Why are we doing this research?
1. The NHS has made a huge investment in establishing early intervention programmes for individuals suffering their first psychotic episode. These programmes are premised on the idea that early intervention is particularly effective and that shortening the duration of untreated psychosis will improve long-term outcome. However, the evidence for this over the medium- to long-term is limited, and there is little information in general about what factors predict outcome.
2. There are numerous reports of high rates of psychosis in the African-Caribbean, and increasingly the Black African, populations in the UK. Furthermore, a disproportionate number of African-Caribbeans and Black Africans so diagnosed are admitted to psychiatric units compulsorily; they are also eight times more likely to be detained in high security psychiatric hospitals. These findings have provoked much controversy, and understanding how psychosis develops over time in different ethnic groups, and how sufferers interact with services, is essential for the development of effective interventions that are targeted at those most in need.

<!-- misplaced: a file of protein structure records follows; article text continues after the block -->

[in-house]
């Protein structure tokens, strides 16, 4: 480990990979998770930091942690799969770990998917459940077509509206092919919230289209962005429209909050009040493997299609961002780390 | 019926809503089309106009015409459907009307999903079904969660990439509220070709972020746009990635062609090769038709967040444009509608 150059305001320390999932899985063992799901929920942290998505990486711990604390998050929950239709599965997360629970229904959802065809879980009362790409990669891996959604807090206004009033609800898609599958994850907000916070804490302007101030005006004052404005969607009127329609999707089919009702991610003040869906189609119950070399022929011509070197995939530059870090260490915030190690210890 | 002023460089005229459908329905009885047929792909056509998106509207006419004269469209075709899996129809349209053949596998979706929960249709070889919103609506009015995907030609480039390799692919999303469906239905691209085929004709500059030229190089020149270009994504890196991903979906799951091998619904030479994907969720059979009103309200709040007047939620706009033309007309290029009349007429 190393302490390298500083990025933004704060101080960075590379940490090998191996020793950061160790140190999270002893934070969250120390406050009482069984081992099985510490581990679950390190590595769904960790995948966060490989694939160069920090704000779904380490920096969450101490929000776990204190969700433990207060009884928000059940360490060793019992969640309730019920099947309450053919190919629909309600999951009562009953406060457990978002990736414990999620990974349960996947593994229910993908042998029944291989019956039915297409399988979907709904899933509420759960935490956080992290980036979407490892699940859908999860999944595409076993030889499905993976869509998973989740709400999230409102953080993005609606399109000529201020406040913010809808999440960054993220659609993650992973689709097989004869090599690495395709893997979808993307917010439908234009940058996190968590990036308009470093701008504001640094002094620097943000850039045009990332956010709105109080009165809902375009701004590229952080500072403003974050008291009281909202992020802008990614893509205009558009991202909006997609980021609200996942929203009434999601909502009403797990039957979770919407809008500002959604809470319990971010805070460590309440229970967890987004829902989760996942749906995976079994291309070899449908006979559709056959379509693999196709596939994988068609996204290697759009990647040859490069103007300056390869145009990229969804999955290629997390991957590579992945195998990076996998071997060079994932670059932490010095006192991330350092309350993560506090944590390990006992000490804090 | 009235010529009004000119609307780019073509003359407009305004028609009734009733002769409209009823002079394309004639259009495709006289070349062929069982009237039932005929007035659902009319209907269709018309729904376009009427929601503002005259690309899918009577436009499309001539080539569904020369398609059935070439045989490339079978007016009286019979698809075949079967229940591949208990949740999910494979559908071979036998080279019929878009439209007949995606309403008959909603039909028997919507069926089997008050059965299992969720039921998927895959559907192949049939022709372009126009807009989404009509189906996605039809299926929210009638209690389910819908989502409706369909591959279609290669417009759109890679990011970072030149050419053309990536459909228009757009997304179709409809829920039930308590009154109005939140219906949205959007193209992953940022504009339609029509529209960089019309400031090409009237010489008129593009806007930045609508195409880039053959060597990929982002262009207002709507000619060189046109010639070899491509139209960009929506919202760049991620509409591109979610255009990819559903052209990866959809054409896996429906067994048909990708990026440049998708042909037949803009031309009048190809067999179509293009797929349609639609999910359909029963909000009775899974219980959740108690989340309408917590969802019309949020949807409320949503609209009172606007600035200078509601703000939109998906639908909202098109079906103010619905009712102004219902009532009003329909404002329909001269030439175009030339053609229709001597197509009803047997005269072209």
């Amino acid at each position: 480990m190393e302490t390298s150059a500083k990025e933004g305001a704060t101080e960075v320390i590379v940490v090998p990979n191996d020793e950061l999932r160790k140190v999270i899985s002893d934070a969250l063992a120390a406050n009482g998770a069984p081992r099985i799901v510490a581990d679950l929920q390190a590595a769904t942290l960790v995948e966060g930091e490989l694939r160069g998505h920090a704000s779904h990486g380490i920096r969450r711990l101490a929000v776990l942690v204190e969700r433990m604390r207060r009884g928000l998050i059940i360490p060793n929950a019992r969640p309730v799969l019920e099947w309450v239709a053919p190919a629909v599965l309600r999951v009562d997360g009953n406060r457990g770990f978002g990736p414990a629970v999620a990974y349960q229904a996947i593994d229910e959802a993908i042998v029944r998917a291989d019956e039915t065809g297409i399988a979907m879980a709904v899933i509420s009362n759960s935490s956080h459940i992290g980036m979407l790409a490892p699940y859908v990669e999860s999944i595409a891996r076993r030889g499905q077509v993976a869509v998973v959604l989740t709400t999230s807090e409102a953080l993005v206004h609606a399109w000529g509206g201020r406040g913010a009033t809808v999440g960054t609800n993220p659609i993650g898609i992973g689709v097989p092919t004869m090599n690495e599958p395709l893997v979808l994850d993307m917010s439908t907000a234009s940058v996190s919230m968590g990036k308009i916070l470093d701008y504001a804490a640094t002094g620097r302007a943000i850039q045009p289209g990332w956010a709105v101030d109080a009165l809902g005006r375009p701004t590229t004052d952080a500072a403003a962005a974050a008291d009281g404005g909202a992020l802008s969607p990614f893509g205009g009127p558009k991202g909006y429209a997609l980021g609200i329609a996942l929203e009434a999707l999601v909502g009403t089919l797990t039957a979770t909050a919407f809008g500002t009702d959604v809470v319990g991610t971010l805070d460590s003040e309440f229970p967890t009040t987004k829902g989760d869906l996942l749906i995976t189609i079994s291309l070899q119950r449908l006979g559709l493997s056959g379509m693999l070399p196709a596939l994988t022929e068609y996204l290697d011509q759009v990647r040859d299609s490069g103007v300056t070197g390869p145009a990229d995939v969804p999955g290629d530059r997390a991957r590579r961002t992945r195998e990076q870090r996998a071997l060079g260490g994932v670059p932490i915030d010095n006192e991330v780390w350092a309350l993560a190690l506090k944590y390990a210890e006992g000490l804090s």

Following from the above, this project has two aims:
1. To identify the factors that predict the course and outcome of psychosis following a first episode, focusing specifically on the role of biological and social risk indicators, cannabis use, and duration of untreated psychosis (DUP).
2. To study and explain the differences in the course and outcome of psychosis in Black and White patients in the decade following a first episode.
What are we doing?
To meet these aims, we are following and re-assessing at ten years of a unique epidemiologically-based cohort of 535 individuals initially studied during their first episode of psychosis (AESOP study). Data is being collated where possible on all initial participants at ten years on outcomes in three domains (clinical course and outcome; social disability; mental health service use) and we are repeating assessments of brain structure (repeat magnetic resonance image) and neurocognition. In addition, we are collecting information on substance use, family history of psychosis, coping strategies, satisfaction with mental health services and medication use.
Some data is being used to re-contact patients for a further follow-up. This follow-up is part of a larger study called STRATA.
Who is involved?
Principal Investigators: Professor Sir Robin Murray, Dr Craig Morgan, Dr Paola Dazzan, Professor Paul Fearon, Professor Peter Jones, Dr Tim Croudace, Dr Gillian Doody
Principal Researchers: Dr Julia Lappin, Margaret Heslin
PhD student (part-time): Jolanta Zanelli
Collaborators: Professor Julian Leff, Dr Gerard Hutchinson, Dr Avi Reichenberg, Dr Diana Rose